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New way to prevent heart disease in type 1 diabetes

Scientists reveal the mechanism which allows a commonly prescribed drug for type 2 diabetes to prevent heart disease in patients with type 1 diabetes–and could lead to new treatments. Metformin is an inexpensive treatment that is often used for type 2 diabetes to lower blood sugar levels by reducing glucose production in the liver. The

New finding could unmask blood doping in athletes

A Duke University research team has found a way to help sporting officials detect whether an athlete’s blood has been doped by an infusion of their own stored blood. While tests have been developed to detect two of the three most common methods of dramatically boosting the oxygen-carrying capacity of a competitor’s blood, so-called “autologous”

Treatment tied to survival benefit in complex bladder cancer

(HealthDay)—Cancer treatment is associated with a clinically meaningful survival benefit in older, medically complex patients with superficial bladder cancer (SBC), according to a study published online Oct. 5 in Cancer. Tullika Garg, M.D., M.P.H., from Geisinger in Danville, Pa., and colleagues evaluated the association between treatment of SBC and 10-year mortality in 1,800 medically complex

Psychopaths in business: Why sex matters

According to some media outlets, individuals who are successful in corporations are highly likely to have psychopathic traits. Specifically, they are thought to assert dominance over others, act impulsively, and lack empathy. In reality, studies that have looked into the relationship between psychopathy and success have reached less firm conclusions. There is no consensus of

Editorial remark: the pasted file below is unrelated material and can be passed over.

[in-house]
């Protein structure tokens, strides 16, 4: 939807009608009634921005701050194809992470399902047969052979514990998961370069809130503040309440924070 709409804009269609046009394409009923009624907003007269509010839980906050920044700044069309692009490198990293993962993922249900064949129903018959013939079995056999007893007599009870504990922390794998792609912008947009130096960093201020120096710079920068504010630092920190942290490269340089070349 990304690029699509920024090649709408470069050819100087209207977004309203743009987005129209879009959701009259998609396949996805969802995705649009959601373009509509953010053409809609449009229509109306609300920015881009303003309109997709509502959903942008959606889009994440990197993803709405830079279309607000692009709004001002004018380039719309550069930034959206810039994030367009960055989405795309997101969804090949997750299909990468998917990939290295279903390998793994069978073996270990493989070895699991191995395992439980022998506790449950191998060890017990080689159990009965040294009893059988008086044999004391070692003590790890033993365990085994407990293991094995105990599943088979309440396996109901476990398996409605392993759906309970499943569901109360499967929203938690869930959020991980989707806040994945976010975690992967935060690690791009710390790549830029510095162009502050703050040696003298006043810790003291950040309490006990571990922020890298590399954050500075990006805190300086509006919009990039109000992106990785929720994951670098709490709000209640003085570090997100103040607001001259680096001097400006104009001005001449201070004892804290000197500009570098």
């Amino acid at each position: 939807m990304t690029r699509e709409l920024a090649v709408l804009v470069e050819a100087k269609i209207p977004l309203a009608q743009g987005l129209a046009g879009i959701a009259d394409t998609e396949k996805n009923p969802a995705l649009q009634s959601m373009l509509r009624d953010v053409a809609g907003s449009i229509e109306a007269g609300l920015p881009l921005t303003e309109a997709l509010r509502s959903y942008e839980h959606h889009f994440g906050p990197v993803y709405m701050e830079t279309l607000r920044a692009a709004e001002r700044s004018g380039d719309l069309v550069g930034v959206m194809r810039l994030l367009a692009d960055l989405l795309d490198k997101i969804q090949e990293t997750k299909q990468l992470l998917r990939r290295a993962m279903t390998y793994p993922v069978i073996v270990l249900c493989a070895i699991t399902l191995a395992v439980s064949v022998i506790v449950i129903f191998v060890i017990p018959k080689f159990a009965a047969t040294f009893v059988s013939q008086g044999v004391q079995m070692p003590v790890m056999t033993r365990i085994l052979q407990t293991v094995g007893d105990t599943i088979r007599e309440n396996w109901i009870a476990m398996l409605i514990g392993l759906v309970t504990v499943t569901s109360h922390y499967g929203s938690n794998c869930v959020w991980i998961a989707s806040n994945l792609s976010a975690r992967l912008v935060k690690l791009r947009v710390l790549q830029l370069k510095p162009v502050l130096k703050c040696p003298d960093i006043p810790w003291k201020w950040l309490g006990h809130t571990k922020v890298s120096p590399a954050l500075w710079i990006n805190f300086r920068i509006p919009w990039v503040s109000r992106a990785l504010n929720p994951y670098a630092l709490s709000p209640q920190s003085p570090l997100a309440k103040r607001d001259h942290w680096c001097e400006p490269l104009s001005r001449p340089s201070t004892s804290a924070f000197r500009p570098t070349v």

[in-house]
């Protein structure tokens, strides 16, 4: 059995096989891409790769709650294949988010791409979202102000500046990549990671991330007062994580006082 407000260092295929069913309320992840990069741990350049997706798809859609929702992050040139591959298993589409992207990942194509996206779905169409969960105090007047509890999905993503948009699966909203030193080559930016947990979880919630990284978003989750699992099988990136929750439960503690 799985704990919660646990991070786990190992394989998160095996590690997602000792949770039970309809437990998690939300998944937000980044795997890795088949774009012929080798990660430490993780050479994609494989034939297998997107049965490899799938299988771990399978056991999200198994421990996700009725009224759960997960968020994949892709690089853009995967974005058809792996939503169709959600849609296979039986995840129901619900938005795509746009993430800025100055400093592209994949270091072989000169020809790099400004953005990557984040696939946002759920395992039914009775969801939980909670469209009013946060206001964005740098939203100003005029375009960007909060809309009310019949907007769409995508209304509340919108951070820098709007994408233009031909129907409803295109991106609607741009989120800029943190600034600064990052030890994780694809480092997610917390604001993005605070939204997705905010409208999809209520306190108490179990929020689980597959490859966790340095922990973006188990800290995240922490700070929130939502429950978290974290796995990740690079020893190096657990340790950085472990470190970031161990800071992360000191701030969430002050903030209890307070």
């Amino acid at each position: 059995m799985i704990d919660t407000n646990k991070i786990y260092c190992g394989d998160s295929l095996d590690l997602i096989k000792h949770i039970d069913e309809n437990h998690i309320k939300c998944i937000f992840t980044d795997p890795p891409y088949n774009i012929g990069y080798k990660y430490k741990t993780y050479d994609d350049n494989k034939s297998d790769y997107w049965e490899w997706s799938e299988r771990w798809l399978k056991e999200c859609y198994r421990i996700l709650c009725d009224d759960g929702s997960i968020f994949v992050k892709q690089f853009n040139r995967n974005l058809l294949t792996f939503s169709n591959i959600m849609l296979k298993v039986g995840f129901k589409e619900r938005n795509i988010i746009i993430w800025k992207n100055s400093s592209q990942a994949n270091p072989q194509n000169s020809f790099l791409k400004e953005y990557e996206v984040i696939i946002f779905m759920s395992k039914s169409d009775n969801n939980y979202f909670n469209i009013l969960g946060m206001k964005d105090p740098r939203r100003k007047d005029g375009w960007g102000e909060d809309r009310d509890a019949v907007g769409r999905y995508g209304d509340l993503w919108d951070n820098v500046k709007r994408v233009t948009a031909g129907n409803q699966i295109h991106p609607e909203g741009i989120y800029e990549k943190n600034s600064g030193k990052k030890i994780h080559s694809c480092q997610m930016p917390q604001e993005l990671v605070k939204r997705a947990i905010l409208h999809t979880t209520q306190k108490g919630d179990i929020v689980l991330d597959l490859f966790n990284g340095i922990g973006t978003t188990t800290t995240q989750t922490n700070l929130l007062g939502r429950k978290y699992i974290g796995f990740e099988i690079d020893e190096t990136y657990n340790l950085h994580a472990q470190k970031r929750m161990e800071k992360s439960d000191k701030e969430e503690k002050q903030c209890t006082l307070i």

2006 to 2015 saw decrease in Medicare beneficiary ICU use

(HealthDay)—From 2006 to 2015, there was a significant decrease in intensive care unit (ICU) admissions among Medicare fee-for-service beneficiaries, according to a research letter published online Oct. 15 in the Annals of Internal Medicine. Gary E. Weissman, M.D., from the University of Pennsylvania in Philadelphia, and colleagues used data from the Medicare Provider Analysis and

In NSCLC, Longer Survival With Brigatinib Than Crizotinib

MONDAY, Oct. 15, 2018 — Among patients with anaplastic lymphoma kinase (ALK)-positive non-small cell lung cancer (NSCLC) who have not previously received an ALK inhibitor, progression-free survival is significantly longer in those who receive treatment with brigatinib versus crizotinib, according to a study published online Sept. 25 in the New England Journal of Medicine. D.

New way to determine whether metastatic cancer cells in breast cancer patients are dormant or soon to turn deadly

For the first time ever, Mount Sinai researchers have identified a protein as a marker that can indicate whether a cancer patient will develop a reoccurrence of lethal, metastatic cancer, according to a clinical study published in Breast Cancer Research in October. The researchers found that when cells from a breast cancer patient’s original tumor

Two seemingly opposing forces in the brain actually cooperate to enhance memory formation

The brain allows organisms to learn and adapt to their surroundings. It does this by literally changing the connections, or synapses, between neurons, strengthening meaningful patterns of neural activity in order to store information. The existence of this process—brain plasticity—has been known for some time. But actually, there are two different types of brain plasticity

Renal-replacement timing has no effect in kidney injury, sepsis

(HealthDay)—For patients with early-stage septic shock and severe acute kidney injury, 90-day mortality does not differ for patients randomly assigned to an early strategy for initiation of renal-replacement therapy versus a delayed strategy, according to a study published in the Oct. 11 issue of the New England Journal of Medicine. Saber D. Barbar, M.D., Ph.D.,

Neuron death in ALS more complex than previously thought

Brown University researchers have uncovered new clues about the progression of Amyotrophic Lateral Sclerosis (ALS), a surprisingly common disease that causes the death of motor neurons that control voluntary muscles such as those involved in walking, talking, chewing or breathing. A team led by Anne Hart, a professor of neuroscience at Brown, discovered that two